Everyone Has a Culture - Everyone Is Different
- Africa, Asia, Central America and Mexico, Eastern Europe and Central Asia, North Africa and the Middle East, Pacific Islands, South America, The Caribbean, Albania, Argentina, Armenia, Azerbaijan, Bahrain, Bangladesh, Belize, Benin
- Grades 3-5, Grades 6-8, Grades 9-12
- Cross-Cultural Understanding
- 40 minutes
Students will distinguish between what constitutes culture and what makes up personal individuality.
This activity invites students to identify aspects of culture that influence our own behavior and sometimes make it difficult to understand the behavior of other people. Culture is a complex idea, and teachers should be prepared to offer students many examples of cultural features.
- Students will be able to define culture.
- Students will recognize that some differences among people stem from culture and that some stem from personal traits and preferences.
Write the following statements on the board.
- No one is exactly like me.
- I have many things in common with the members of my family and community.
- Every person in the world needs some of the same things I need.
- Ask students to share ideas that support these statements.
- Point out that people in various groups often look at people in other groups as "different."
- Ask students to describe some of these differences. Why may people in one group behave differently from people in another?
- Explain that many differences are related to culture—ways of living and beliefs that are handed down from one generation to the next. Working from the list on the board, explain that all people share basic needs (food, shelter, etc.), that each of us learns a set of behaviors and beliefs from the people we grow up with (the kinds of houses we build and foods we eat), and that each individual has unique talents and preferences (I'm good at math; I don't like chocolate). When we talk about the behaviors and beliefs that a group of people have in common, we are talking about culture.
- Ask students to complete the worksheet (link above) in order to help them identify aspects of their own cultures. Explain that each student should answer each question with one sentence or phrase. Then students should rank each item as to how important they feel it is to their culture.
- After students have completed the worksheets, ask them to share their answers in small groups. Ask the groups to compare various aspects of their individual cultures.
- In some schools, students may share many cultural traits. Some students may not identify with a particular ethnic or foreign culture. Ask students if they think there is one American culture. Discuss characteristics of your region (immigration patterns, geographic location, etc.) that might explain the similarities and differences among student responses to the worksheet.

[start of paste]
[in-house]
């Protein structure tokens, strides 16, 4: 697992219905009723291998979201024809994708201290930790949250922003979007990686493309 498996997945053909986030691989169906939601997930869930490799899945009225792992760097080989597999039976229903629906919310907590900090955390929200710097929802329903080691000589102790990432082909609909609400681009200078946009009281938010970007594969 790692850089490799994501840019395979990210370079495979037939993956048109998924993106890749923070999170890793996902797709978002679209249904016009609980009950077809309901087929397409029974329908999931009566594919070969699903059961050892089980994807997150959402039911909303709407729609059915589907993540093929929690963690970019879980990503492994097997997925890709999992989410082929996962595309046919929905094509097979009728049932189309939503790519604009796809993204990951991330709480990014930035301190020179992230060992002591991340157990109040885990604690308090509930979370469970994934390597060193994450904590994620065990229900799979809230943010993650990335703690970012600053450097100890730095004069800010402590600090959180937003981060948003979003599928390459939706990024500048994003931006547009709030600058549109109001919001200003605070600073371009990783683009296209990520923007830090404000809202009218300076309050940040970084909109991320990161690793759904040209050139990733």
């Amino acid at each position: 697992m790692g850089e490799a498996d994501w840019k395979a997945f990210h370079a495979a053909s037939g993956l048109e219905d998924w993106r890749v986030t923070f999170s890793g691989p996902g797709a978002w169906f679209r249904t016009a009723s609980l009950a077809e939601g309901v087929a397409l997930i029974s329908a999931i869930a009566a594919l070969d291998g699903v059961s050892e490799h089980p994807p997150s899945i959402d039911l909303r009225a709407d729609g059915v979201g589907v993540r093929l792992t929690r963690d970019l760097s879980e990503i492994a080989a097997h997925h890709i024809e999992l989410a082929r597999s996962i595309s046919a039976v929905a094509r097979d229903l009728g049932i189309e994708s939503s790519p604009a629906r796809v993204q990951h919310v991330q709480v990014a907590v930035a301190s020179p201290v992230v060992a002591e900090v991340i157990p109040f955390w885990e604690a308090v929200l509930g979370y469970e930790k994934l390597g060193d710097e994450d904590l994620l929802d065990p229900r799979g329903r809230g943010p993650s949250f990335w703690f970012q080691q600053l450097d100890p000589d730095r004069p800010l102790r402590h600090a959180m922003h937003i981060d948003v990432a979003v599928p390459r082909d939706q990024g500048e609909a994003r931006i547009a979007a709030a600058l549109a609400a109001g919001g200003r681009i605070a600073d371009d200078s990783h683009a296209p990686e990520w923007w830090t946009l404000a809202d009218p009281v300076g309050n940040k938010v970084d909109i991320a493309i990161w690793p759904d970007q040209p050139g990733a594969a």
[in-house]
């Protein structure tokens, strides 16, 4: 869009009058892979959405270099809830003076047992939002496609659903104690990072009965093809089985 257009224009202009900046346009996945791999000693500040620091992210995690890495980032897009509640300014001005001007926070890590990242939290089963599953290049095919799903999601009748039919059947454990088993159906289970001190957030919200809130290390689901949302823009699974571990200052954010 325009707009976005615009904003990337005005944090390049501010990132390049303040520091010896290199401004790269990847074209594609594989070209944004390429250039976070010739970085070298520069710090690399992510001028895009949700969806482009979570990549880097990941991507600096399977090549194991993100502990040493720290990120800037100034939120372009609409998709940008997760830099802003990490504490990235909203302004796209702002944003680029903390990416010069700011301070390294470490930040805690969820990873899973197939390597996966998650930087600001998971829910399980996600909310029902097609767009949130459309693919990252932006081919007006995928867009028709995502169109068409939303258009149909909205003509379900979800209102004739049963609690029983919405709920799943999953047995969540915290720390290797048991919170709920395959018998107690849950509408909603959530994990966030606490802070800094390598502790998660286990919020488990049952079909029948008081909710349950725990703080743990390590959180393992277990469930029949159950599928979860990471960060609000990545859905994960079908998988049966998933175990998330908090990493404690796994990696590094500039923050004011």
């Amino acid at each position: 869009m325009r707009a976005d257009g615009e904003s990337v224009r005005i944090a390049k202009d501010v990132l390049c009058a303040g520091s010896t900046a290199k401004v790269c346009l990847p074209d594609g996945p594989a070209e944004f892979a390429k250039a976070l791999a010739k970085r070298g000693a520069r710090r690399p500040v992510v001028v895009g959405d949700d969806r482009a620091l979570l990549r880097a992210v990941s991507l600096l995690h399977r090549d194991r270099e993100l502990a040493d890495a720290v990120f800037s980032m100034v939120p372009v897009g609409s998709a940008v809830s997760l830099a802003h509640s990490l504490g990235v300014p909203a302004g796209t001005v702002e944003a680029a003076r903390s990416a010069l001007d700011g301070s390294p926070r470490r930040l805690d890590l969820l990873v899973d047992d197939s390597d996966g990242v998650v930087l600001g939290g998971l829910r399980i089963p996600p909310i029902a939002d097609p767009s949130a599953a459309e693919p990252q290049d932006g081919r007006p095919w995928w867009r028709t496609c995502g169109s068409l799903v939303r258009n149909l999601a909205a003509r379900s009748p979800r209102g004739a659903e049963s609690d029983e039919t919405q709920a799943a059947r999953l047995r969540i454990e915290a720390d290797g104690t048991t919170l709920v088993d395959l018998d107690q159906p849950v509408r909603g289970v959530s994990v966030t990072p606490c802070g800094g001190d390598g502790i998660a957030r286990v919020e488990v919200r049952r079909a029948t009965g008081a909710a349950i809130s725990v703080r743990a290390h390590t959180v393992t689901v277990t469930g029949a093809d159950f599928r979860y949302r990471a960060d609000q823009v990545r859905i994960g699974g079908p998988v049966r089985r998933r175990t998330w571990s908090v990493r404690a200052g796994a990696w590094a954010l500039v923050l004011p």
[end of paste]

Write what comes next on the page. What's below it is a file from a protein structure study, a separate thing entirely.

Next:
Use the following questions to focus discussion on the role culture plays in forming our behaviors and beliefs.
- How does it feel to know you are part of a cultural group that shares many ideas and beliefs?
- What happened when you compared your worksheets? How many different cultures are represented in the class?
What did you learn from this activity?
- Does culture explain why other people sometimes seem "different"?
- What are some things that you do that you learned from your culture?
- Are all of our behaviors related to culture? (Possible answer: Some behaviors are related to individual preferences and personality traits.)
- What can you do to learn about and understand other cultures?
- What if you were part of another culture? How might you be different from the way you are now?
- How can we use what we learned in this lesson to improve our community?
- Have students explore their community's history to trace the influence of various cultures. Who were the original inhabitants of the area? Over the years, what other cultural groups have come to the area? What are some of the features of your community that represent these groups (e.g., architecture, place-names, types of restaurants, religious organizations)?
- Ask students to imagine a community that allowed no resident to display or practice any element of cultural identity. Have students write short stories describing a typical day in such a community. When students have completed their stories, ask volunteers to read their compositions. Are the fictitious communities desirable or interesting places to be? Would it be possible or desirable to create such a community in reality?